Culcita Box Unboxing - March Edition

March's Culcita Box showed up in the mail a few days ago.  
Culcita Box Unboxing - March
I'm not going to say I like cookies as much as fabric, but I do really like cookies.
Culcita Box Unboxing - March
This month's box included a pattern for the first time.
Culcita Box Unboxing - March
And of course it included fabric.  These are from Art Gallery Fabric's Take Shape collection. 
Culcita Box Unboxing - March
This collection is really pretty and very modern.  I am excited but also a little bit terrified of sewing with it, I don't think I'm hip enough!
Culcita Box Unboxing - March
But I am always up for a challenge so a quilt is going to happen.  

If you are interested in signing up for the monthly subscription service, Culcita offers really flexible options with different cuts of fabric and frequency of delivery. Check out my previous posts to see what they have sent so far this year.  


Sleep Tight Baby Quilt

A few weeks ago, this box of fabric came in the mail from Culcita Box. I put it on my shelf as a motivation.  There were a lot of things on my to do list that I wasn't super excited about, so I decided that when I finished all of those things, I could make a quilt with the Sleep Tight fabrics.

Sleep Tight Baby Quilt

Once all of the boxes in the garage were (pretty much) unpacked, I put some photos on the wall, and I sent my new pattern off to my pattern testers, I got to play with these fabrics.  

Sleep Tight Baby Quilt

I knew that I wanted to keep it simple and I wanted to keep as many of the images from the Toys print as intact as possible.  I was just working with a fat quarter, but I was still able to get six of them.  They are so cute!

Sleep Tight Baby Quilt

This collection has such a great variety of grays, they have just enough contrast with each other.  And I love the detail that went into the fabrics.

Sleep Tight Baby Quilt

I backed the quilt with this Melody Miller Disco Fruit print that I picked up from the FabricCadabra sale (only $5.25/yard!).

Sleep Tight Baby Quilt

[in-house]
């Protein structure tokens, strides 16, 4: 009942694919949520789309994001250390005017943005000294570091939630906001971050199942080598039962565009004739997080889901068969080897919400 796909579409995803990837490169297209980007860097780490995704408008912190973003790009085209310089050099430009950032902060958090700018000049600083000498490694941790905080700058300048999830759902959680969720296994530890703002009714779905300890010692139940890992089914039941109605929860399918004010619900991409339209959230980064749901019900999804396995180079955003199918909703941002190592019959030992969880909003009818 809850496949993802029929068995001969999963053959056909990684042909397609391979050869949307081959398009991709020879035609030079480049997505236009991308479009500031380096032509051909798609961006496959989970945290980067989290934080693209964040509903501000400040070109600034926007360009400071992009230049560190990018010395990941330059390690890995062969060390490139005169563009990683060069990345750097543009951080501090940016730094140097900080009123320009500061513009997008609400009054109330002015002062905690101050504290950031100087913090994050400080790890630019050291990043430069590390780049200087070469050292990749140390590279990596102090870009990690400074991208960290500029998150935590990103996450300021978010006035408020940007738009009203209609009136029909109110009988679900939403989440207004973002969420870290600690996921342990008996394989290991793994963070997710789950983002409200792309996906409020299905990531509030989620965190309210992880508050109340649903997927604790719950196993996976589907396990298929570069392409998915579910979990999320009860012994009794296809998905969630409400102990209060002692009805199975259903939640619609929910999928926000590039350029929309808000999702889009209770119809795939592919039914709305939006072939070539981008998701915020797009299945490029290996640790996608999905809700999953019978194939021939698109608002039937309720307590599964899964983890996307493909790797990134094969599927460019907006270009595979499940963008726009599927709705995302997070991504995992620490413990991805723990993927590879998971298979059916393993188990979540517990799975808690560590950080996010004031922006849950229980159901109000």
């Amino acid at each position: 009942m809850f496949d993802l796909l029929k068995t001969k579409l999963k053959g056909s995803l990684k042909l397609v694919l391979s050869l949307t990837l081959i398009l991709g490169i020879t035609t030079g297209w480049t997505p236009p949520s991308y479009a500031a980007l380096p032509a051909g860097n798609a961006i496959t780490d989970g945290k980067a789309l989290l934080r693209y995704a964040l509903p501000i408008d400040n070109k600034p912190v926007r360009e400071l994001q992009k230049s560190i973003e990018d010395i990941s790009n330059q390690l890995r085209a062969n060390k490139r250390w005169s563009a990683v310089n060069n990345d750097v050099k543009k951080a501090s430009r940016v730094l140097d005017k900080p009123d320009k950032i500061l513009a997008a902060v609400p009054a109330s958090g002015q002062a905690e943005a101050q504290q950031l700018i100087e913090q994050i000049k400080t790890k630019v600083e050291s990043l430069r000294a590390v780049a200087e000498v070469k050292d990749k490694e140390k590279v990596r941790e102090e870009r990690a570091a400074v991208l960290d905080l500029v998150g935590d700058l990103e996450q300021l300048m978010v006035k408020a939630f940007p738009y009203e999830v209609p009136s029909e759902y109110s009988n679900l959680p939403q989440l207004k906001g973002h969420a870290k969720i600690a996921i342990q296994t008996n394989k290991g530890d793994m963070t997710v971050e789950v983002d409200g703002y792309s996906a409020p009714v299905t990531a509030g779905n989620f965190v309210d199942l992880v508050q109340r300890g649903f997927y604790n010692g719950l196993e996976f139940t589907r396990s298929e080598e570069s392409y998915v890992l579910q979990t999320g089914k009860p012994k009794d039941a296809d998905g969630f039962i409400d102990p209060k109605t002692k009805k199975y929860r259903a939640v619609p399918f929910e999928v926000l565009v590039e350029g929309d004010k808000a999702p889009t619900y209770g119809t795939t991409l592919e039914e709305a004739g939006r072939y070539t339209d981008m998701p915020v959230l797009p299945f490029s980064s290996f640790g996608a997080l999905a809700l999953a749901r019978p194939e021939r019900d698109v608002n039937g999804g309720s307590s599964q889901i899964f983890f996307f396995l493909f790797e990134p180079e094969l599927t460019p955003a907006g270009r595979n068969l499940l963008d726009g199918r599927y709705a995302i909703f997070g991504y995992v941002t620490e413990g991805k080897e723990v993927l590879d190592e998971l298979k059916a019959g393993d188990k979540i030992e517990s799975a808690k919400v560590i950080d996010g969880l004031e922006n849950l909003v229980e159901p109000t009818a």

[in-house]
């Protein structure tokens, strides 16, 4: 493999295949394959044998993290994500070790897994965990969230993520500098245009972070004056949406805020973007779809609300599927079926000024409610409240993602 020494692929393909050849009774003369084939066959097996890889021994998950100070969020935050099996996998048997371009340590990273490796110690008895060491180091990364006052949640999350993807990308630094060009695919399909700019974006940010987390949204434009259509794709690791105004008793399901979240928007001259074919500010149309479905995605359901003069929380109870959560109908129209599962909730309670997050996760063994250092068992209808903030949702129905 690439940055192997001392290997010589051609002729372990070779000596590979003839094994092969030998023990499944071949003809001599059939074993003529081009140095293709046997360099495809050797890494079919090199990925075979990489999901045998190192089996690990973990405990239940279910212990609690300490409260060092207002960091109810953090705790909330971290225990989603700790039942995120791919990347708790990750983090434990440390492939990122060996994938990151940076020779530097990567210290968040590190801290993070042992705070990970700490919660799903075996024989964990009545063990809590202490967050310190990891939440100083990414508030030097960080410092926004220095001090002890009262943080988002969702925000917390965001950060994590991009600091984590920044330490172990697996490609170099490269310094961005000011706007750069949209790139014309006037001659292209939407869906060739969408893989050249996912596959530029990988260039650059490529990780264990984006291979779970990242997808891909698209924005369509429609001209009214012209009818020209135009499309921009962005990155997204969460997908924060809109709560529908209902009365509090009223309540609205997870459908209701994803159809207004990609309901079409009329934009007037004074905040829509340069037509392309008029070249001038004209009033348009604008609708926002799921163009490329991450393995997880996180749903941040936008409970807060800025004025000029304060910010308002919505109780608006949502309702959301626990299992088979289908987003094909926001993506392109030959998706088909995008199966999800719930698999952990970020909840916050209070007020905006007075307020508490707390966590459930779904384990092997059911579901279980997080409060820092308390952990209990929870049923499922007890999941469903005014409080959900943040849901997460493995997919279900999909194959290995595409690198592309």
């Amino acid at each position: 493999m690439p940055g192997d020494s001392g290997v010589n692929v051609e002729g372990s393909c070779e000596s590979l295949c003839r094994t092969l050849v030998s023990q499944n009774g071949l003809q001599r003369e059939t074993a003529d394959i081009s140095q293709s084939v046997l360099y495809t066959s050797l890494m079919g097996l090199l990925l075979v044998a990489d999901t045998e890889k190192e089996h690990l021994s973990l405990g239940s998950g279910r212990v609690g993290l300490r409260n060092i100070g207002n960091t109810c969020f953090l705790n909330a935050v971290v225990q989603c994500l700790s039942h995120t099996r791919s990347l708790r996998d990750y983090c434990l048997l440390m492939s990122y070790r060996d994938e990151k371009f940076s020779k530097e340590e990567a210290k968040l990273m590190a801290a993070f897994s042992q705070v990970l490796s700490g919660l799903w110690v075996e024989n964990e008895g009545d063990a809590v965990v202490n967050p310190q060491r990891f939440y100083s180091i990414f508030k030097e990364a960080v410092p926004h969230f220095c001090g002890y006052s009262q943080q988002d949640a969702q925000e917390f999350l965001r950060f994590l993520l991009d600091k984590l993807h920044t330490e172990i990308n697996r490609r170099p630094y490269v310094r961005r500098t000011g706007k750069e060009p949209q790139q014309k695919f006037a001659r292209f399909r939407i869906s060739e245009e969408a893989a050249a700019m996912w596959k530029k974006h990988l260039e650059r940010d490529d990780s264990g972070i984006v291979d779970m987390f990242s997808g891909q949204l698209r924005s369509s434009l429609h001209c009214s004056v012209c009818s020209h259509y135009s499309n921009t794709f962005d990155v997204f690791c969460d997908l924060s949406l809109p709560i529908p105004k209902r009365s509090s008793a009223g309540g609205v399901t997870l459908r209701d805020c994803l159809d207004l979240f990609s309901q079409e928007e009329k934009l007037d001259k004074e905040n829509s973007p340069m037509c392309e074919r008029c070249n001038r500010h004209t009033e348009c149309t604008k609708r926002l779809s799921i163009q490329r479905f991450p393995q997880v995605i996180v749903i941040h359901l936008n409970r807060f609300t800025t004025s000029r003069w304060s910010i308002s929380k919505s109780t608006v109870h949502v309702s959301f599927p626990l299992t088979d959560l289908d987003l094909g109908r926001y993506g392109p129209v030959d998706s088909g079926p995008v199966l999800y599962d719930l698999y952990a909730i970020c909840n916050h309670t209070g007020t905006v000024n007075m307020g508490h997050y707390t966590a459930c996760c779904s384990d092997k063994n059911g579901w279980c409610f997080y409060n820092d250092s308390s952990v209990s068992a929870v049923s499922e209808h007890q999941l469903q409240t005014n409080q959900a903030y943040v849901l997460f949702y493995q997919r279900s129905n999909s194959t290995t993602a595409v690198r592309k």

And bound it with a black solid.  The quilt is now available in my Etsy shop.

Finished size: 36.75" x 49"
Fabric: Sleep Tight by Sarah Watts (available here and here)  


Choosing a Batting

For a long time, I didn't put much thought into which batting I used. I didn't buy the cheap stuff, but I didn't seek out anything in particular.  But a couple years ago started to think: which batting should I use for this quilt?  Should I use different battings for different quilts?

And the answer is yes!  Well, you can do what you want, but for me the answer was yes and I wanted to share a little about batting with you.
My personal preference is Quilter's Dream batting.  They are one of my sponsors, but I asked them if they would be interested in sponsoring me because they are my favorite, not the other way around. So I am going to talk about few batting varieties that I like to use, or that I would like to try.
My #1 favorite batting is Quilter's Dream Cotton Select.  It is the second one down in this photo.  Cotton batting is great because it will keep you warm, but it won't make you hot.  When washed, cotton batting shrinks just a little and gives quilts that nice, crinkly texture.  It comes in 4 different lofts.
Request - the lightest weight, this was designed for hand quilting but is also great for machine quilting.  It is very drapey, and is perfect for summer quilts or warmer climates.
Select - my favorite.  It is still light weight, but has a little more substance.  Perfect for hand or machine quilting.
Deluxe - I tried this for the first time on my Loominous quilt and really enjoyed working with it. There isn't a huge difference between the Select and Deluxe, but it is a little weightier.  It was still easy to work with.  This type of batting is best for machine quilting. 
Supreme - The most dense of their cotton battings, this is great for showing definition on machine quilting and for warm quilts.  I haven't tried the Supreme loft yet, but it is on my to do list.
There are a lot of quilters out there who like to use an 80/20 poly-cotton blend batting, but I have never tried it.  What I have been thinking?  It is so soft!  I would have guessed that it would be more stiff and poofy, but it had a nice drape and was a nice thickness.  Some advantages of the 80/20 batting are that it doesn't wrinkle as much as cotton and it has minimal shrinkage.

When I first heard about the Dream Green batting, I was surprised that there is a batting made from recycled bottles, but I tried it and it is great!  It feels similar to poly batting, and it also resists wrinkles and doesn't shrink.  This is my go-to batting for quilts that are more modern looking because it doesn't get that traditional quilt crinkle.  Normally I love the crinkle, but sometimes I like a smoother, more modern look.  It also has the advantage of being a little less expensive than the other varieties.
When I want a quilt to have a puffier batting, I usually use Dream Wool.  It feels light, but it is fluffy and doesn't shrink. You can see a couple quilts made with this batting here and here.  
You can see the difference in batting puffiness in the photo above. The batting on the left is Dream Cotton Select, the one in the middle is Dream Wool, and the one on the right is Dream Puff.  
My favorite batting for baby quilts is Dream Orient.  It has the best drape of any batting I have used and it is easy to work with.  If you haven't tried it, I highly recommend it for machine or hand quilting.  

This post is not comprehensive, there are many different types and brands of battings out there.  Do you have a favorite batting?  Do you use the same type for all quilts or do you like to mix it up?

Rainbow Loominous Giant Lap Quilt